The short version storyline strategy description is the brief explanation about investing that a money management firm puts in its frequently brief DDQ response to the question of Strategy. This same copy is typically the complete text that appears in a flipchart pitchbook about investment process. Yet, it is nowhere near complete enough for sophisticated investors to decide whether they believe the way the firm briefly says it invests is a sensible enough methodology for the asset class in which that money manager invests. These truncated strategy descriptions typically do not deliver enough information to clearly differentiate the firm from its competitors.
It was this briefer copy on which the academics conducted their vocabulary usage and sentence structure analysis. Neither money managers nor sophisticated investors, the academics were not in a position to determine whether the strategy descriptions were delivering what those in the know would consider to be just generic overview type language found to be used by most money management firms, or content that actually delivered more detailed information about their asset class specific marketplace views and steps taken to seek out alpha. The former type of strategy description is what comes across to sophisticated investors as being a commodity-like manager choice, easily replaceable as soon as performance lags; while the latter type, communicating some of the personality and character of the particular manager’s approach, adds subjective-based investment process detail that helps shape a brand identity for the money management firm — all based on how it thinks and runs its portfolio.
Written communications can make or break asset raising efforts
While this academic study did not look to address what a good investment strategy description is, you can bet the sophisticated investors are seeking to determine just that. This is where the long version storyline about how the money management firm invests comes to play. This content needs to address investment beliefs and the strategy implementation steps taken to assemble and manage the money management firm’s basket of holdings.
You cannot write this important content in a muddled, opaque way. Your written explanation must also jibe with the verbal explanation delivered at in-person sales meetings with sophisticated investors. Contradictions between written and verbal explanations describing the investment process raises a large red flag for the sophisticated investor.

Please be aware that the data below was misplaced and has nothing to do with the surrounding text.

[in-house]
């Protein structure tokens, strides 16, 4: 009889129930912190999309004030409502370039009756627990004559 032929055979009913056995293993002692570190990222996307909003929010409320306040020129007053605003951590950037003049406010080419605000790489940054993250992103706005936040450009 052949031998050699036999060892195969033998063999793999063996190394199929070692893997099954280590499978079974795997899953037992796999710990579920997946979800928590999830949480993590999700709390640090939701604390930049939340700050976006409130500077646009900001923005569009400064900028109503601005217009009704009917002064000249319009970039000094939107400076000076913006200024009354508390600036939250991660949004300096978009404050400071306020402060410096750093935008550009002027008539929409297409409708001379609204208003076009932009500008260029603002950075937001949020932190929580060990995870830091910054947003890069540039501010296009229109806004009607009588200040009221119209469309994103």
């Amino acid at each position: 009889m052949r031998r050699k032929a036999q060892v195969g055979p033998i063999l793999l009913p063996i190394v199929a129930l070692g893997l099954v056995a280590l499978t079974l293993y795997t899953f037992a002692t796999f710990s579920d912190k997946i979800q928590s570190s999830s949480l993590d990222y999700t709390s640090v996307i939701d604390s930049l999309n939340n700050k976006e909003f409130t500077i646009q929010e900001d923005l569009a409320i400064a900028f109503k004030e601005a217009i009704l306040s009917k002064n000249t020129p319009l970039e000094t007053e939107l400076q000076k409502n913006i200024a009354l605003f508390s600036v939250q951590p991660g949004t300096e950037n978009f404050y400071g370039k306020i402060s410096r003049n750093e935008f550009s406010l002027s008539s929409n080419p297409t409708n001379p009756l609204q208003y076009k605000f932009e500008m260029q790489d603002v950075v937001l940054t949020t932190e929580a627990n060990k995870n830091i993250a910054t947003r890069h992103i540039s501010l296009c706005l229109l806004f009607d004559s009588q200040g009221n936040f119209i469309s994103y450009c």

Cogent and compelling writing that communicates how a money manager thinks and the process used to run the investment strategy is not just a significant differentiator that can separate a portfolio manager from his or her peers, it also makes the due diligence analysis job of the sophisticated investor easier.
Are you planting asset raising seeds with your firm’s writings?
Clearly written and properly detailed communications requirements go beyond the explanation of strategy. Sophisticated investors are also judging a prospective manager on which they are conducting due diligence when reading and analyzing their writings about performance reporting analysis in monthly and quarterly letters to investors, in their stock research reports, asset class related market commentaries and white papers on issues that relate to seeking out investment opportunity or managing portfolio risk.
While such written communications and marketing materials are provided to a money management firm’s current investors and the prospects with whom it is in direct contact, there are outreach opportunities to leverage these writings further. Online at websites such as Harvest Exchange sophisticated investors are reading content written by a wide range of money management firms that are seeking to display their intellectual acumen and attract or retain as clients plan sponsors, family offices, endowments, foundations and RIA firms. As these sophisticated investors have read so much content from so many money management firms pitching for their business they do not have much tolerance for poor writing. Better written content comes across like a breath of fresh air — wanted, but not always found.
Money managers who are doing a good job with their second key job — successfully educating and persuading prospective investors and those who influence them to understand and buy into how they invest; and being able to do so in print — are much more likely to be perceived to be better money managers than their competition.